04:00 GMT16 May 2021
Listen Live
    Get short URL

    The SPD has repeatedly tried to benefit from the slow rollout of the coronavirus vaccination campaign in Germany, which the party said trails behind other countries like the US, the UK, and Israel.

    Germany's Social Democratic Party (SPD) is making "a risky political play" by moving to turn against their partner in government, the Financial Times (FT) reports.

    This alleged drive by the SPD, which is part of the "grand coalition" comprised of Chancellor Angela Merkel's Christian Democratic Union (CDU) and the Christian Social Union, comes amid growing frustration in Germany over European vaccine shortages and ahead of the country's federal elections.

    The newspaper quoted Uwe Jun, a political scientist at the University of Trier in Germany, as saying that the SPD "is desperately looking for a way to build its own profile".

    "But the probability that this will backfire for them is higher than the chance of profiting from it", Jun asserted.

    The political scientist also referred to the Social Democrats' current push to capitalise on the slow rollout of COVID-19 vaccine jabs in Germany.

    "I fail to see any strategy here. Being the opposition within the government is not a promising idea", Jun noted.

    He was echoed by Ralf Stegner, a Social Democrat politician from Schleswig-Holstein, who recently told the newspaper Frankfurter Allgemeine Zeitung that there was "nothing to be won" from such "squabbling".

    Paul Ziemiak, the CDU's general secretary, for his part, lashed out at the SPD over its attacks on the German government's COVID-19 vaccine rollout, saying that "anyone who engages in cheap election campaign manoeuvring and mood-mongering shows first and foremost that they lack the sense of responsibility and the attitude to govern this country well".

    This comes as the SPD prepares for the September 2021 Bundestag elections, with some party leaders claiming that "loyalty in government has yet to work in their favour", according to FT.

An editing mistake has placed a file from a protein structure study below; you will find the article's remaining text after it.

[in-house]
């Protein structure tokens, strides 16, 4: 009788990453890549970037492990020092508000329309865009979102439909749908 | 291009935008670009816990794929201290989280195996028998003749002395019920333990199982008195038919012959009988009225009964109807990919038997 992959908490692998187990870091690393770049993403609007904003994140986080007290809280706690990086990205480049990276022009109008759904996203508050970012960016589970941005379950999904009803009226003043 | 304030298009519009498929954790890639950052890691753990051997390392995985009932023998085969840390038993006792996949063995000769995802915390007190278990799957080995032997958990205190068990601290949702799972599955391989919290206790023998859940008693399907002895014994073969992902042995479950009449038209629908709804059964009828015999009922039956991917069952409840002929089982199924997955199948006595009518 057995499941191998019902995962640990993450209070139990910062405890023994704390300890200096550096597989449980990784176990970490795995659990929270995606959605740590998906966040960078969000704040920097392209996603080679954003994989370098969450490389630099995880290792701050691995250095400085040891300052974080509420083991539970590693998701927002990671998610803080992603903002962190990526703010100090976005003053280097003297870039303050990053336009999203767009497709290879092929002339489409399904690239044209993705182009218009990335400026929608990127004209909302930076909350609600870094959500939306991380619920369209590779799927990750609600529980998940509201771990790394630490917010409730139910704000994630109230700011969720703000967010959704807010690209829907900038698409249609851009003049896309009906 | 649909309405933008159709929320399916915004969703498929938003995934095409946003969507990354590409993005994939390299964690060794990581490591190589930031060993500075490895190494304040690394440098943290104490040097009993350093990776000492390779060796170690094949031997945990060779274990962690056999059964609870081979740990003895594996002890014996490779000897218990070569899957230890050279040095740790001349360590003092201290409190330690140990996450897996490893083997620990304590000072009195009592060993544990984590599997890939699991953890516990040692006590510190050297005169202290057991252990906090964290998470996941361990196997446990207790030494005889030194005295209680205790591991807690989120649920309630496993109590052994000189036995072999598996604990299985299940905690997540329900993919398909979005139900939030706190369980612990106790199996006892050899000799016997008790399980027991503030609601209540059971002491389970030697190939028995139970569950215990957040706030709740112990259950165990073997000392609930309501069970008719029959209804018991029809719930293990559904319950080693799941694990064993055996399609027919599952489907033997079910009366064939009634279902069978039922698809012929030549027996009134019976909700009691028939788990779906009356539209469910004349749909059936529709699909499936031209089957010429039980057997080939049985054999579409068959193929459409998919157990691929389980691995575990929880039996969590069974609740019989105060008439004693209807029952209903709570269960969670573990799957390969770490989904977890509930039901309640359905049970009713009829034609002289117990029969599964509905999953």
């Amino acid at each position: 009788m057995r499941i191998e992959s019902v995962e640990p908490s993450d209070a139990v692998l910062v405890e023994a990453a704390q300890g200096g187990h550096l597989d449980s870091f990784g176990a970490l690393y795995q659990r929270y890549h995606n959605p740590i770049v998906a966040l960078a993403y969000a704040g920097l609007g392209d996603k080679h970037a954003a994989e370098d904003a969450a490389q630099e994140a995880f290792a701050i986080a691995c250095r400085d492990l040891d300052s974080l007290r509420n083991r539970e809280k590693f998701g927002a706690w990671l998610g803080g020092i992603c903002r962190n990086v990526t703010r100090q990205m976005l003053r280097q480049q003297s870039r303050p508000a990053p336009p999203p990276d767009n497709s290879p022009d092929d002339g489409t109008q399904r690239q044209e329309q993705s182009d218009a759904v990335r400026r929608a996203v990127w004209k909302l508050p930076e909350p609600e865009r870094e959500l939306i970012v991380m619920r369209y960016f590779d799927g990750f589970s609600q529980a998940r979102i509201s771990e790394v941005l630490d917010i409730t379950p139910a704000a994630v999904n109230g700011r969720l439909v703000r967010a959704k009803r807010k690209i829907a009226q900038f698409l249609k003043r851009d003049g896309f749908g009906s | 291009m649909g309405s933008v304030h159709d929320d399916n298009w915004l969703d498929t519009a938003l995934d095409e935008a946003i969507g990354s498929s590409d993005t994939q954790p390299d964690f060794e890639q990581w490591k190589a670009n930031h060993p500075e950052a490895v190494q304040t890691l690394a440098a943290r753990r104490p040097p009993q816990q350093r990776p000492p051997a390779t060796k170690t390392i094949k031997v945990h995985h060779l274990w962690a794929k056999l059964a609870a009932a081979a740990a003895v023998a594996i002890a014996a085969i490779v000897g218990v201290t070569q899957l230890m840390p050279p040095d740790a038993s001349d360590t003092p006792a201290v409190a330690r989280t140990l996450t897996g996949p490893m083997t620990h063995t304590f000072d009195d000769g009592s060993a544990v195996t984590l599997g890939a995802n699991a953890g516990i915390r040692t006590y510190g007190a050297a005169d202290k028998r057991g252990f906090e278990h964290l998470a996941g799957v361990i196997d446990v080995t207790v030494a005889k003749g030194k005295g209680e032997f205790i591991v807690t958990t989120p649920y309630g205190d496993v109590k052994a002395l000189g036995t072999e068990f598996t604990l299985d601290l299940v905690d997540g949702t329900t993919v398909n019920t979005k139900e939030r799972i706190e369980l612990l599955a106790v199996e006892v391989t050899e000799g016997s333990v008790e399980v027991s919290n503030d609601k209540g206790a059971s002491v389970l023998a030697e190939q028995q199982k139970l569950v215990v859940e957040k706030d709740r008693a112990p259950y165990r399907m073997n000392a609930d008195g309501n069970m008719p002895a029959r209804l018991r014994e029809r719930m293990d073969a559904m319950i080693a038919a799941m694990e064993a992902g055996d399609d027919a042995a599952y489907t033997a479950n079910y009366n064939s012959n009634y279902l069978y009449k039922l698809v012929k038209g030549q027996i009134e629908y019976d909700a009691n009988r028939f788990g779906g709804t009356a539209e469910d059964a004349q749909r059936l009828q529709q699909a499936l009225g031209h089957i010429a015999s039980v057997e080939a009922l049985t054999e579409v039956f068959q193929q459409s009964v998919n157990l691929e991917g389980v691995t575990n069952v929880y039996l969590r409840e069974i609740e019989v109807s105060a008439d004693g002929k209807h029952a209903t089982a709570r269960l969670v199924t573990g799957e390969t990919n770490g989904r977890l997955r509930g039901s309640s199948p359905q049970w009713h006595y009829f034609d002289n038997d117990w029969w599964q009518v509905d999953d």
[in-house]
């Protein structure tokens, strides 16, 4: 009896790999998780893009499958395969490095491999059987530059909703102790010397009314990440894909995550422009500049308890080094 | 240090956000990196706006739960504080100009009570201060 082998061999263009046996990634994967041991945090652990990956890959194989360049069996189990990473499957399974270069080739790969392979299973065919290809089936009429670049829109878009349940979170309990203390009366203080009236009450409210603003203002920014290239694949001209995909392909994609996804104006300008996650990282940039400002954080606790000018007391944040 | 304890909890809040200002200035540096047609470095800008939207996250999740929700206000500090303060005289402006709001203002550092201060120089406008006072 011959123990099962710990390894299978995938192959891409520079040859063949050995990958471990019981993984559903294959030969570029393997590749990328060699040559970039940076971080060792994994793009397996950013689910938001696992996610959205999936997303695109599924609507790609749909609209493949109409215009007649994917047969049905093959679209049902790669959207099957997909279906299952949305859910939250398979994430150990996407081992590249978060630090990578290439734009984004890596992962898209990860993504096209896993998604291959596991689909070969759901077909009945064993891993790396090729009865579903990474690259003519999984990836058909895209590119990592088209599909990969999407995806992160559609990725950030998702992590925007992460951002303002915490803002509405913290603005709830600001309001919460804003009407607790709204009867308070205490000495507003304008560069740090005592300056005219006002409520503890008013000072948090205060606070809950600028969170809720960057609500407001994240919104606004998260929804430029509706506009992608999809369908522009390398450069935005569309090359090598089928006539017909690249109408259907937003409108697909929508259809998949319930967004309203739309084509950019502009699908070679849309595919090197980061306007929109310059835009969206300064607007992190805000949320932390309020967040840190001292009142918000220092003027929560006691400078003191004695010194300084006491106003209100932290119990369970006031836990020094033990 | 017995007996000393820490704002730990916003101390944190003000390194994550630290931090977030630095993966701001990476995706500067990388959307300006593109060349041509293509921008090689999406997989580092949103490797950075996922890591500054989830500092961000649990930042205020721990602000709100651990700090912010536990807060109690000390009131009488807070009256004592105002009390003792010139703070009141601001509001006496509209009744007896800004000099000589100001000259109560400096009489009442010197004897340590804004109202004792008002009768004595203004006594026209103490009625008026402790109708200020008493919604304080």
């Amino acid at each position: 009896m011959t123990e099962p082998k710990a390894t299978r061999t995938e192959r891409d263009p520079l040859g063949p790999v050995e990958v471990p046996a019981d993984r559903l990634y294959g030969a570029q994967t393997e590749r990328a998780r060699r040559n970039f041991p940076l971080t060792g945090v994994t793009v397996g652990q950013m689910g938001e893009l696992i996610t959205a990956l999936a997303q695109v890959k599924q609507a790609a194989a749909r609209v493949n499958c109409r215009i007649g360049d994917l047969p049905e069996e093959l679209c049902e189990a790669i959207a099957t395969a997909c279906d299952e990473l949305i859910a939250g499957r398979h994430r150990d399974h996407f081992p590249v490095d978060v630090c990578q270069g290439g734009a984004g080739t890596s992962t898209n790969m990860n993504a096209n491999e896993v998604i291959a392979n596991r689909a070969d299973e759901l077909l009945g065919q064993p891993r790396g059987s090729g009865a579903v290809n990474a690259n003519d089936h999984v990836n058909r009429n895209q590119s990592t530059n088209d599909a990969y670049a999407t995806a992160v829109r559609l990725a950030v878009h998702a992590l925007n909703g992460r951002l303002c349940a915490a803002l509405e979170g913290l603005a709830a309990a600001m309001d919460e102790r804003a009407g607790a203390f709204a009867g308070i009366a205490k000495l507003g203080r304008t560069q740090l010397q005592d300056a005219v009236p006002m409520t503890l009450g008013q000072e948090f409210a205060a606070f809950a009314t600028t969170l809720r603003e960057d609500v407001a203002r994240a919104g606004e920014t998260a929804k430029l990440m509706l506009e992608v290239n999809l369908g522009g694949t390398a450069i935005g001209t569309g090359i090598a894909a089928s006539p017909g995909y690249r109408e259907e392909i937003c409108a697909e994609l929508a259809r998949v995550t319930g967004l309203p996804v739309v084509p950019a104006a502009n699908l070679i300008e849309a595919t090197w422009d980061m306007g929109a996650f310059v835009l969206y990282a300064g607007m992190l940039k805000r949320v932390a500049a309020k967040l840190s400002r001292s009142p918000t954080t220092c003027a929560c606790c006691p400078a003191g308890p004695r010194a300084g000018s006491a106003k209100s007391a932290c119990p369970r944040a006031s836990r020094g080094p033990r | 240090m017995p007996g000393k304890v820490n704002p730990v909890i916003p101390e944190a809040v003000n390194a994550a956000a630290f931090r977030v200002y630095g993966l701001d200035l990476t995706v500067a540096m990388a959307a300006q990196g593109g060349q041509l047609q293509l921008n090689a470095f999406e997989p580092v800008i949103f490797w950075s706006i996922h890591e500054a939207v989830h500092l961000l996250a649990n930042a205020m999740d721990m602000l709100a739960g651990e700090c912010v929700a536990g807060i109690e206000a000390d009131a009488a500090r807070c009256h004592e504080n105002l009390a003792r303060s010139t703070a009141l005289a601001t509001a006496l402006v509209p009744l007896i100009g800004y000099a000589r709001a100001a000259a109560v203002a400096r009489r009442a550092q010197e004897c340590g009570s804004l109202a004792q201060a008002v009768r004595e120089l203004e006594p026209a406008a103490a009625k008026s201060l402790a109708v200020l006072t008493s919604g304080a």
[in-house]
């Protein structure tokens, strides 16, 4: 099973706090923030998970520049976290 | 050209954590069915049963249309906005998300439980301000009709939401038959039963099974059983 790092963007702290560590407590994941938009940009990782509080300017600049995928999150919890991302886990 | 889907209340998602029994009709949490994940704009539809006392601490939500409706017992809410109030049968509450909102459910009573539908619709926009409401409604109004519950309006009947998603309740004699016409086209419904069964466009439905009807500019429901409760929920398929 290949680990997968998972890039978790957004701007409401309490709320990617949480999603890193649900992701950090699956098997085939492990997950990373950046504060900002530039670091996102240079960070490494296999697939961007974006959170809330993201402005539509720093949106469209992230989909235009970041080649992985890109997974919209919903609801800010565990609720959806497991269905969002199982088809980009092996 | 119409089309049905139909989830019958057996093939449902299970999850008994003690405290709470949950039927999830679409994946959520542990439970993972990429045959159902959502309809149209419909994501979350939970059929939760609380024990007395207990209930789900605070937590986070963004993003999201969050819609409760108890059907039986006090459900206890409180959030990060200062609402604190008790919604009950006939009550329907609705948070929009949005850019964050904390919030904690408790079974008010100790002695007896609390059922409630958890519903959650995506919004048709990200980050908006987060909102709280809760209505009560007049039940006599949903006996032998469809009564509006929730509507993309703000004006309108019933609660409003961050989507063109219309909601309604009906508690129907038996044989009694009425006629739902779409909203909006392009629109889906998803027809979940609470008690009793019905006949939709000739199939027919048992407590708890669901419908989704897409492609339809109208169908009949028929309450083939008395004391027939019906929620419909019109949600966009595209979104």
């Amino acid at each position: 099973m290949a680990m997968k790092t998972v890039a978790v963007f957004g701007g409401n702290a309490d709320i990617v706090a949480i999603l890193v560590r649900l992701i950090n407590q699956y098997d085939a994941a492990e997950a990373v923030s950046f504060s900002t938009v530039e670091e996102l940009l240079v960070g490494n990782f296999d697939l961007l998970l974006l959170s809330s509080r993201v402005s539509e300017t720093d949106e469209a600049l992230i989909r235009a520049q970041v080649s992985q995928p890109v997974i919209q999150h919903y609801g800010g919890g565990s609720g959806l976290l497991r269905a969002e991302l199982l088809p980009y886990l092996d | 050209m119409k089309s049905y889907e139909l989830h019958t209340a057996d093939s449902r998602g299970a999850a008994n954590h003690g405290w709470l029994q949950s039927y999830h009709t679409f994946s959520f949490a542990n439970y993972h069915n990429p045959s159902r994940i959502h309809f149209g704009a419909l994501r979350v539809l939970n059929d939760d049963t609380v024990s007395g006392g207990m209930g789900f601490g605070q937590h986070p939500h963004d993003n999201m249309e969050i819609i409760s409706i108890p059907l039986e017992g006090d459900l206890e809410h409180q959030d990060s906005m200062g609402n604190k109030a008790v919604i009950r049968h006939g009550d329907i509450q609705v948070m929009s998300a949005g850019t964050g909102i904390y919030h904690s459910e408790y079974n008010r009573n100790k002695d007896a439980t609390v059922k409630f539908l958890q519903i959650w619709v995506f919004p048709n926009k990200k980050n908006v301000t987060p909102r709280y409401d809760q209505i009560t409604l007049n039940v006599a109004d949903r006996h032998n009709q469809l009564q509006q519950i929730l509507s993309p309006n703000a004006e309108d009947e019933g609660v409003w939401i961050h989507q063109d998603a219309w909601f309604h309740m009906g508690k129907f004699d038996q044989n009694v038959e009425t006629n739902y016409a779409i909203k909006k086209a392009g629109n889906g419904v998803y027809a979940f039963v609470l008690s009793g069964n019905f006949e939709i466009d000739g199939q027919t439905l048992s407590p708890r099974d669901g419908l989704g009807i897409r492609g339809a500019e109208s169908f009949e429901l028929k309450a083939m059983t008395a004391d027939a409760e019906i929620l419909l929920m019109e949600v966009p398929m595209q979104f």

The newspaper cited SPD lawmaker Jens Zimmermann as saying that he's been part of "the grand coalition" for seven years, "and for seven years we said we won't get credit for being critics of our own government".

    "Yet for seven years, we've been in decline in the polls", Zimmermann added.

    The SPD has seen its support almost halved from the 40.9% the party obtained in 1998 to just 20.5% in the last German federal election in 2017. The Social Democrats have lost four federal elections in a row, while in the 2019 European Parliament vote, the party occupied third place, gaining about 15.8%.

    Over the past twelve years, the SPD has reportedly seen few benefits from being part of the "grand coalition", with the party's approval ratings increasing by 15% in 2020, versus the CDU's 35% within the same period.

    Polls for this year's federal election, due in September, have suggested the SPD is struggling to remain the country's second largest party.


    Germany’s CDU May Return to Conservativism After Merkel's Exit – SPD Lawmaker
    German SPD Leader: State of German Government is Not Acceptable
    SPD Chair Calls for Revising German-Saudi Relations Over Khashoggi’s Death
    vaccination, elections, Social Democratic Party of Germany (SPD), Christian Democratic Union (CDU), Angela Merkel, Germany
    Community standardsDiscussion